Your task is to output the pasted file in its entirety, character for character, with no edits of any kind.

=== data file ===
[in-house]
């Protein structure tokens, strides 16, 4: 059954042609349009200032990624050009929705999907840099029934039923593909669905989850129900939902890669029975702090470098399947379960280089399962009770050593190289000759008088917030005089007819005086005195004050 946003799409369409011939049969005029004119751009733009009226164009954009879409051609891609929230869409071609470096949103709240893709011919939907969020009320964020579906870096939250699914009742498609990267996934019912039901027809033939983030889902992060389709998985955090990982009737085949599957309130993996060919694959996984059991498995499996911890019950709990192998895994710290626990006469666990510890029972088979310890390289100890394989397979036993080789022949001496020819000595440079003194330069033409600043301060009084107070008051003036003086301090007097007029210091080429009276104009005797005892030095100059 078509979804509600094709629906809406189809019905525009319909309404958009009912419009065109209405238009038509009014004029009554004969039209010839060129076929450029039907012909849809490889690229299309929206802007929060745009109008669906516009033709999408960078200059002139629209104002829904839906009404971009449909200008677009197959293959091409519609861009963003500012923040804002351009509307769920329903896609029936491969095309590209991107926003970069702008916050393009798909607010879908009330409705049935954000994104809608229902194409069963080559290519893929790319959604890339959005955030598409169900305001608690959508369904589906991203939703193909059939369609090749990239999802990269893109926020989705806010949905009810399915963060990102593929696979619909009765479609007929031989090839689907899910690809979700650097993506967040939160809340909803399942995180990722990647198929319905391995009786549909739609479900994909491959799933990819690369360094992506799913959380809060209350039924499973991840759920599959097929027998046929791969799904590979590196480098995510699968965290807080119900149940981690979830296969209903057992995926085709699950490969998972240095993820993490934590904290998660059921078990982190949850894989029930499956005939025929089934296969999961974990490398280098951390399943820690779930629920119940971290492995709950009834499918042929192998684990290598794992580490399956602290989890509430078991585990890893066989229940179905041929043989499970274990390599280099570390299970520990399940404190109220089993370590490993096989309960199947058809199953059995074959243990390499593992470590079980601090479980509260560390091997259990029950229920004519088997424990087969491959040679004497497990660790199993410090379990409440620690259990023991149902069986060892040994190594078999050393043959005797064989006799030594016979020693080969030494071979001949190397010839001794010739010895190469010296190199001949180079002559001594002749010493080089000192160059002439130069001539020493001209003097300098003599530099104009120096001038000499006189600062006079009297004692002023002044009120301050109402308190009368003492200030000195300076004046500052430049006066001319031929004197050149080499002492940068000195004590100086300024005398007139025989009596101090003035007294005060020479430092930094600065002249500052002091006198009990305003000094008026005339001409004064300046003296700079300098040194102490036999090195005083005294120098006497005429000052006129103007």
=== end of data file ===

[in-house]
């Protein structure tokens, strides 16, 4: 059954042609349009200032990624050009929705999907840099029934039923593909669905989850129900939902890669029975702090470098399947379960280089399962009770050593190289000759008088917030005089007819005086005195004050 946003799409369409011939049969005029004119751009733009009226164009954009879409051609891609929230869409071609470096949103709240893709011919939907969020009320964020579906870096939250699914009742498609990267996934019912039901027809033939983030889902992060389709998985955090990982009737085949599957309130993996060919694959996984059991498995499996911890019950709990192998895994710290626990006469666990510890029972088979310890390289100890394989397979036993080789022949001496020819000595440079003194330069033409600043301060009084107070008051003036003086301090007097007029210091080429009276104009005797005892030095100059 078509979804509600094709629906809406189809019905525009319909309404958009009912419009065109209405238009038509009014004029009554004969039209010839060129076929450029039907012909849809490889690229299309929206802007929060745009109008669906516009033709999408960078200059002139629209104002829904839906009404971009449909200008677009197959293959091409519609861009963003500012923040804002351009509307769920329903896609029936491969095309590209991107926003970069702008916050393009798909607010879908009330409705049935954000994104809608229902194409069963080559290519893929790319959604890339959005955030598409169900305001608690959508369904589906991203939703193909059939369609090749990239999802990269893109926020989705806010949905009810399915963060990102593929696979619909009765479609007929031989090839689907899910690809979700650097993506967040939160809340909803399942995180990722990647198929319905391995009786549909739609479900994909491959799933990819690369360094992506799913959380809060209350039924499973991840759920599959097929027998046929791969799904590979590196480098995510699968965290807080119900149940981690979830296969209903057992995926085709699950490969998972240095993820993490934590904290998660059921078990982190949850894989029930499956005939025929089934296969999961974990490398280098951390399943820690779930629920119940971290492995709950009834499918042929192998684990290598794992580490399956602290989890509430078991585990890893066989229940179905041929043989499970274990390599280099570390299970520990399940404190109220089993370590490993096989309960199947058809199953059995074959243990390499593992470590079980601090479980509260560390091997259990029950229920004519088997424990087969491959040679004497497990660790199993410090379990409440620690259990023991149902069986060892040994190594078999050393043959005797064989006799030594016979020693080969030494071979001949190397010839001794010739010895190469010296190199001949180079002559001594002749010493080089000192160059002439130069001539020493001209003097300098003599530099104009120096001038000499006189600062006079009297004692002023002044009120301050109402308190009368003492200030000195300076004046500052430049006066001319031929004197050149080499002492940068000195004590100086300024005398007139025989009596101090003035007294005060020479430092930094600065002249500052002091006198009990305003000094008026005339001409004064300046003296700079300098040194102490036999090195005083005294120098006497005429000052006129103007």